The Owner of the House

(Critical Survey of Contemporary Fiction)

Louis Simpson’s first collection, The Arrivistes: Poems, 1940-1949 (1949), was published when he was still in his mid- twenties. Over his long and illustrious career, Simpson has established himself as one of the most important American poets to gain prominence during the second half of the twentieth century. His 1963 poetry collection, At the End of the Open Road, rightfully was awarded the Pulitzer Prize. The Owner of the House: New Collected Poems, 1940-2001 includes eighteen poems from his award-winning volume. The theme of “searching” for balance and a spiritual home runs through such poems as “In California” and “Walt Whitman at Bear Mountain.” Simpson’s poems are deceptively simple. There is rarely much bombast from the mountain tops in his poems. It is the quiet resolve found in the poems that touches the heart of each reader. Although born in Kingston, Jamaica, he made it his quest to become fully American.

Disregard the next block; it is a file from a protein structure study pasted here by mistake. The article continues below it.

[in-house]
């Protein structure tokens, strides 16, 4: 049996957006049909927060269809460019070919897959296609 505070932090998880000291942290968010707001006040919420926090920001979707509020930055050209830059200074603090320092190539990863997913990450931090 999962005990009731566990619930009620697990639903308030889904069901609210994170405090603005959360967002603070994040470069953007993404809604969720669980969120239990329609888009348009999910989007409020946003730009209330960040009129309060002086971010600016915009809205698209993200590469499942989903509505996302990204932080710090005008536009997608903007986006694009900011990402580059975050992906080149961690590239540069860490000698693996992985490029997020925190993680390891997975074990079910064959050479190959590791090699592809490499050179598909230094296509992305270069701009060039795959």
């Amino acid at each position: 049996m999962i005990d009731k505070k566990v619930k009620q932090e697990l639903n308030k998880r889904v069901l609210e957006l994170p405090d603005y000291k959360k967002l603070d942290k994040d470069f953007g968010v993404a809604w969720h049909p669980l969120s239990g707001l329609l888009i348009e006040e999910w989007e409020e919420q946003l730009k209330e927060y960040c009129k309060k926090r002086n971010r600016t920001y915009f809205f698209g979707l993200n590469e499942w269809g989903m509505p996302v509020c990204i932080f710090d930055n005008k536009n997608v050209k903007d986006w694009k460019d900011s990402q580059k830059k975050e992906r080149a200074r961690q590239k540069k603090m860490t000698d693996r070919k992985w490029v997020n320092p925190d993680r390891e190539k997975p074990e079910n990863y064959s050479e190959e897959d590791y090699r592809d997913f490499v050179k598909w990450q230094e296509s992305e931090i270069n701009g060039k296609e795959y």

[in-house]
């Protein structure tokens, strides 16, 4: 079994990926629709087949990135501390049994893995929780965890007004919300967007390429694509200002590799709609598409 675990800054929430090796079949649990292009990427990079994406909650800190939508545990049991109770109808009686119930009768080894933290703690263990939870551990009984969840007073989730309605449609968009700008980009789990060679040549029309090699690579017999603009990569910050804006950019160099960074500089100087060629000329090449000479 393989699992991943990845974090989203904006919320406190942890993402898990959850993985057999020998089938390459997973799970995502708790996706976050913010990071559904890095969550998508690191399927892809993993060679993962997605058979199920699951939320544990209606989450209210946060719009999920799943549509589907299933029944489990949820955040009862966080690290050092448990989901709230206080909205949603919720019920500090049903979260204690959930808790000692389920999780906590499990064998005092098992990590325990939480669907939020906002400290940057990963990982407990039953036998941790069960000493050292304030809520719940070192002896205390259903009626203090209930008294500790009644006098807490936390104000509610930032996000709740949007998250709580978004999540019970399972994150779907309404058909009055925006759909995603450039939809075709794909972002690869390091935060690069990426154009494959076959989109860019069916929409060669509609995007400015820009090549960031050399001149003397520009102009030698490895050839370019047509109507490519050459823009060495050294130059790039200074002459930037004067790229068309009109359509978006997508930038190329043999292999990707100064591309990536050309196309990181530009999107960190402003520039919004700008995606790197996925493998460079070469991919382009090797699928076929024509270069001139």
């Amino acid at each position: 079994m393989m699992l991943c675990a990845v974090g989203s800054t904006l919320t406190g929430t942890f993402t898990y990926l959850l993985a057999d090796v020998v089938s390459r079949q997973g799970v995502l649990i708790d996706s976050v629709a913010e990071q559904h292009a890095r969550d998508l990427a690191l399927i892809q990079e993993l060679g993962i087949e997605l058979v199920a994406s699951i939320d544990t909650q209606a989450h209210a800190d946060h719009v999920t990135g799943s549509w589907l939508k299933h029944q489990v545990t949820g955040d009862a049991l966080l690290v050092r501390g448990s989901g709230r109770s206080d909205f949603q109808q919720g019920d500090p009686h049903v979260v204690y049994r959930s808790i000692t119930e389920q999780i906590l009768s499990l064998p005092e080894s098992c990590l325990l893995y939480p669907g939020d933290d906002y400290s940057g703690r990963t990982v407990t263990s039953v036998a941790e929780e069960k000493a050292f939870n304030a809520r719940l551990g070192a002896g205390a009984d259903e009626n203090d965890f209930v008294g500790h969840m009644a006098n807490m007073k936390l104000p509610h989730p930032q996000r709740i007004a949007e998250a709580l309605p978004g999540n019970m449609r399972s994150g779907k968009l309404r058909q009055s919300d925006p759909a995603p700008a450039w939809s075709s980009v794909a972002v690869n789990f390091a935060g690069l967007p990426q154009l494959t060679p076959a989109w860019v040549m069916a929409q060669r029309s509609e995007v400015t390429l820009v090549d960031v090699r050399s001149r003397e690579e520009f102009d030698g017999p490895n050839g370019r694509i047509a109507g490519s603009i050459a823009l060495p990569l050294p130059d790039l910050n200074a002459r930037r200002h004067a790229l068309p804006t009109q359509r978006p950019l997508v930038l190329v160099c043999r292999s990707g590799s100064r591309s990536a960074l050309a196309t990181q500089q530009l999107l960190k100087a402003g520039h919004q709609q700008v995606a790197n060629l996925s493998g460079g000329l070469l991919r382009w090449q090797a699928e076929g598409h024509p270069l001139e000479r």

Over the years Simpson was influenced by poetic fashion, but never a slave to it. As he matured as a poet, Simpson discovered his very distinctive voice and, therefore, discarded all so-called poetic commandments that did not serve his art. He has never hesitated in his poetry to comment on America’s place in the world. On occasion Simpson has lectured his readers to the detriment of his art, but in the poems found in The Owner of the House he makes good use of the wisdom gained over many decades to flesh out his point of view without ever being heavy-handed. His fine heart and immense intelligence shine brightly throughout this extraordinary collection. The Owner of the House was nominated the 2003 National Book Award for poetry.